As for the OP, it's a really good question. I think we're all more revolted by fixing than cheating, but there's really no good reason for that. Either way you compromise the integrity of the game. The idea that the cheat is somehow the more noble for actually trying to win is a hard one to sustain.
It's a bit like being asked whether you'd prefer to die by being fried, boiled or roasted. None of them are pleasant and when you analyse them, they're all pretty sub-optimal.
On the day in 1948 when the Crims scored 700 against Essex, Keith Miller is said to have deliberately chucked his wicket away first ball*.
Applying Jono's logic, "for that one ball, Miller was trying to lose."
But personally I don't think that what Miller did was remotely as serious as it would have been had he (or his captain) deliberately tried to lose the match.
You can say of course that Miller chucking his wicket away didn't matter, because his team-mates were scoring so heavily that it couldn't possibly influence the outcome of the match. Couldn't a lot of spot-fixing be described in the same way?
Just a thought. Probably a crap one, but hey, that's never stopped me before.
* It's recently been suggested by David Frith that this may not in fact be true. But whether or not that's so, it doesn't really alter the point.
Yeah I don't get the "spot fixing is exactly the same as match fixing" argument. It's not really that black and white though. For instance, if you steal something, then you stole. However, would you punish someone that stole a can of soda the same way you would punish someone that stole millions of dollars? What about killing someone? Is manslaughter the same as murder? In both cases, a life was lost. Yet the legal system treats them differently. I'm fine with someone saying that they feel spot fixing is as bad as match fixing. However I'm just surprised if you don't draw a distinction between the two.
For me, they are to all extents and purposes the same crime but with differing degress of severity rather than two different crimes.
Now onto your point. I see what you are getting at. However I think that example is Keith Miller being a smartarse/lazy. The key difference is he didn't have ill intentions in doing so.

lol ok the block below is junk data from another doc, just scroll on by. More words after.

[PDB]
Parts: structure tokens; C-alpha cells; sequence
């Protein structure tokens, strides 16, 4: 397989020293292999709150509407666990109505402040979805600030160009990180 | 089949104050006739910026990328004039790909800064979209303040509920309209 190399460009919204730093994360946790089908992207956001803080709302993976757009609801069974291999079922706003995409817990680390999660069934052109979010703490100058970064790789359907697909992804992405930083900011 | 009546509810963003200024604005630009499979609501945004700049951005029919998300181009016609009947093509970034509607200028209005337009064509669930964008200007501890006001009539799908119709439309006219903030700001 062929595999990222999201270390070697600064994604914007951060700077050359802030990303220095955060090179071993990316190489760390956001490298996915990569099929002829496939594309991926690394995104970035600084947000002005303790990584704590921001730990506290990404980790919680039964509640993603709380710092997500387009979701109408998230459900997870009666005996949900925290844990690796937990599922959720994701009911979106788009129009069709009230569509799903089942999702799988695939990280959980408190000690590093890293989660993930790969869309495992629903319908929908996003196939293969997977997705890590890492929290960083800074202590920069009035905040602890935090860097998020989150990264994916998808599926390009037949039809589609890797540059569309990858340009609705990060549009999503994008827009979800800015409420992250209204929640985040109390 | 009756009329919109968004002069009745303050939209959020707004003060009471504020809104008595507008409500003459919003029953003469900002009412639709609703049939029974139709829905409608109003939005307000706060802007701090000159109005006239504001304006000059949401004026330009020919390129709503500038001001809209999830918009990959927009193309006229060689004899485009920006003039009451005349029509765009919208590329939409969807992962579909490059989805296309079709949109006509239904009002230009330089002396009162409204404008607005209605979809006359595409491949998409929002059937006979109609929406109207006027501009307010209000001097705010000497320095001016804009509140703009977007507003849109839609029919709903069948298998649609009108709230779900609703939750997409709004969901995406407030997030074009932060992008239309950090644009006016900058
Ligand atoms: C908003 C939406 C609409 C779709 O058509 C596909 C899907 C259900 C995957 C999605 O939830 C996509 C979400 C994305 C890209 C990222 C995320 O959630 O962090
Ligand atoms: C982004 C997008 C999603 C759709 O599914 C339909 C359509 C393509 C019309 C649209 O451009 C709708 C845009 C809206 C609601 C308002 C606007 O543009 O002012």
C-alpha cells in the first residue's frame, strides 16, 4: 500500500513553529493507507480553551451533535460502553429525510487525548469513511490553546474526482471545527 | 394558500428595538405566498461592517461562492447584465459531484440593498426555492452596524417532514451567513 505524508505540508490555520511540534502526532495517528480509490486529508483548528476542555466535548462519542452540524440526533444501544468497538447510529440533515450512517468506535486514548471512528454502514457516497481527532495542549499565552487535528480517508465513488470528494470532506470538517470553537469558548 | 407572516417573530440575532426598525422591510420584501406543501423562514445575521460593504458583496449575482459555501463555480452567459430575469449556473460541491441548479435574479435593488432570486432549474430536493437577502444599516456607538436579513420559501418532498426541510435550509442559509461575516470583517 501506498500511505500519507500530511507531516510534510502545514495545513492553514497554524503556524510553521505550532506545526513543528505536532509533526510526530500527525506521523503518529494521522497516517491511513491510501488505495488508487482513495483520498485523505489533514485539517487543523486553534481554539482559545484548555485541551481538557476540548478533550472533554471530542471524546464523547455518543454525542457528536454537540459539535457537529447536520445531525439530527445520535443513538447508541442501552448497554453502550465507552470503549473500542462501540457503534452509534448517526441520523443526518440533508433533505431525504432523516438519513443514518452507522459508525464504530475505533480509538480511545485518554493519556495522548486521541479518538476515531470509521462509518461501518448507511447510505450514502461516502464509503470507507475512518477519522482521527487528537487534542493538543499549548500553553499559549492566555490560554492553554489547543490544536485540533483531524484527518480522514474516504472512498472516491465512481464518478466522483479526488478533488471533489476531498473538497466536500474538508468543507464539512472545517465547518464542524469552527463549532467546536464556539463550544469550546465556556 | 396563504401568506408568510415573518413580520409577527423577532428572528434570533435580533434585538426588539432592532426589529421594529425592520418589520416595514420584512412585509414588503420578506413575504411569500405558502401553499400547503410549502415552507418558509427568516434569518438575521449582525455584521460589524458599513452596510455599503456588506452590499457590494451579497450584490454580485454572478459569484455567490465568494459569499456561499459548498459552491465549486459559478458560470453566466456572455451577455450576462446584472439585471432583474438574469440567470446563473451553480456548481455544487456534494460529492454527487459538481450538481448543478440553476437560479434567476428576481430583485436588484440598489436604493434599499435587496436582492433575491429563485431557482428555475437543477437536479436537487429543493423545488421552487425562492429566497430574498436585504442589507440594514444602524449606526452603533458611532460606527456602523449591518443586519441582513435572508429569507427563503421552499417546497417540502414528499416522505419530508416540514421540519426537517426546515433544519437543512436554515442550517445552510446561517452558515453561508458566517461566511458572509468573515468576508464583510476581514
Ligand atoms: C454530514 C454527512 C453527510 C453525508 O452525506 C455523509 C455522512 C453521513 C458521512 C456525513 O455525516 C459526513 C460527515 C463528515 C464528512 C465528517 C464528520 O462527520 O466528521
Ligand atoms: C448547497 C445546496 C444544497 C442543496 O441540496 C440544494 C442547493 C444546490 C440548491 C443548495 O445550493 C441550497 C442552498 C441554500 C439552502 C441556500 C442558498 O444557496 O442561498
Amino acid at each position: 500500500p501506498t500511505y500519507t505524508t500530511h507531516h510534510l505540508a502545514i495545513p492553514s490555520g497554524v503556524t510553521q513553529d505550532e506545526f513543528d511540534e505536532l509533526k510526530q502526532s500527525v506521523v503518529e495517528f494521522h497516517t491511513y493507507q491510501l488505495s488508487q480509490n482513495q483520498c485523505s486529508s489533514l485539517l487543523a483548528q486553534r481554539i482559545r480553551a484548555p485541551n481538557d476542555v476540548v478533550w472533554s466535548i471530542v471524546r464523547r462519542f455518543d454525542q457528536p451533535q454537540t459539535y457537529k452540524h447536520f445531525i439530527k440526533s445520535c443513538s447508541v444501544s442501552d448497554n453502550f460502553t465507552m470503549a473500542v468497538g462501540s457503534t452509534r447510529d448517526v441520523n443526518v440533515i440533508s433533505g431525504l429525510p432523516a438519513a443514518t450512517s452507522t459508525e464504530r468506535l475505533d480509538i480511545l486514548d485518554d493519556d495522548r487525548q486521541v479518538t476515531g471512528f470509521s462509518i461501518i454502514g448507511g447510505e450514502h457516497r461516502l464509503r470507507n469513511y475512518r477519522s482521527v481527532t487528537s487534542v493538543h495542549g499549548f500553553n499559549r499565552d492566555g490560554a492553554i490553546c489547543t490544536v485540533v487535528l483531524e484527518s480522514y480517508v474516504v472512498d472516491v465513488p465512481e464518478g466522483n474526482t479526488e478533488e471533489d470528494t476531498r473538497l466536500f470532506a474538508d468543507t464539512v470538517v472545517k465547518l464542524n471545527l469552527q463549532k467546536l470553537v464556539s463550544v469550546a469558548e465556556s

What if a player has been told by the bookies that his team cannot win by more than 4 wickets, and they are 5 wickets down, 2 runs to win and 50 balls left. He knows his team is going to win, he knows it. There is no way they will lose, and him losing his wicket will have no impact on the success of his team, only the margin. He then purposely gets bowled (disguising it as a **** shot) and the next batsman to come in scores the 2 runs and his team wins by 4 wickets.
The bookies are happy.
The team is happy.
He is happy.
Is this not still fixing a match?
Pre-meditated murder and murder in the heat of the moment are both still murder. One gets a more severe sentence to the other.
Losing on purpose match fixing or spot fixing a specific point in a match are both match fixing. One gets a more severe sentence to the other.
Last edited by Jono; 22-09-2011 at 07:46 PM.
"I am very happy and it will allow me to have lot more rice."
Eoin Morgan on being given a rice cooker for being Man of the Match in a Dhaka Premier Division game.
No that's a fair point. But if Aamer's intention was not to lose the match, then his punishment should be less severe to match fixing. And that has happened.
I think when people say that match fixing and spot fixing are the same, they are being misinterpreted here (and perhaps zaremba has taken me too bluntly, which is my fault for my wording).
We aren't saying that they should both receive the same bans. We are saying they both bring the game into disrepute, and the match is tainted forever because of the incident, even if it is just one ball (or one over that is less than 6 runs scores on purpose etc. one intentionally missed goal in a game of football)
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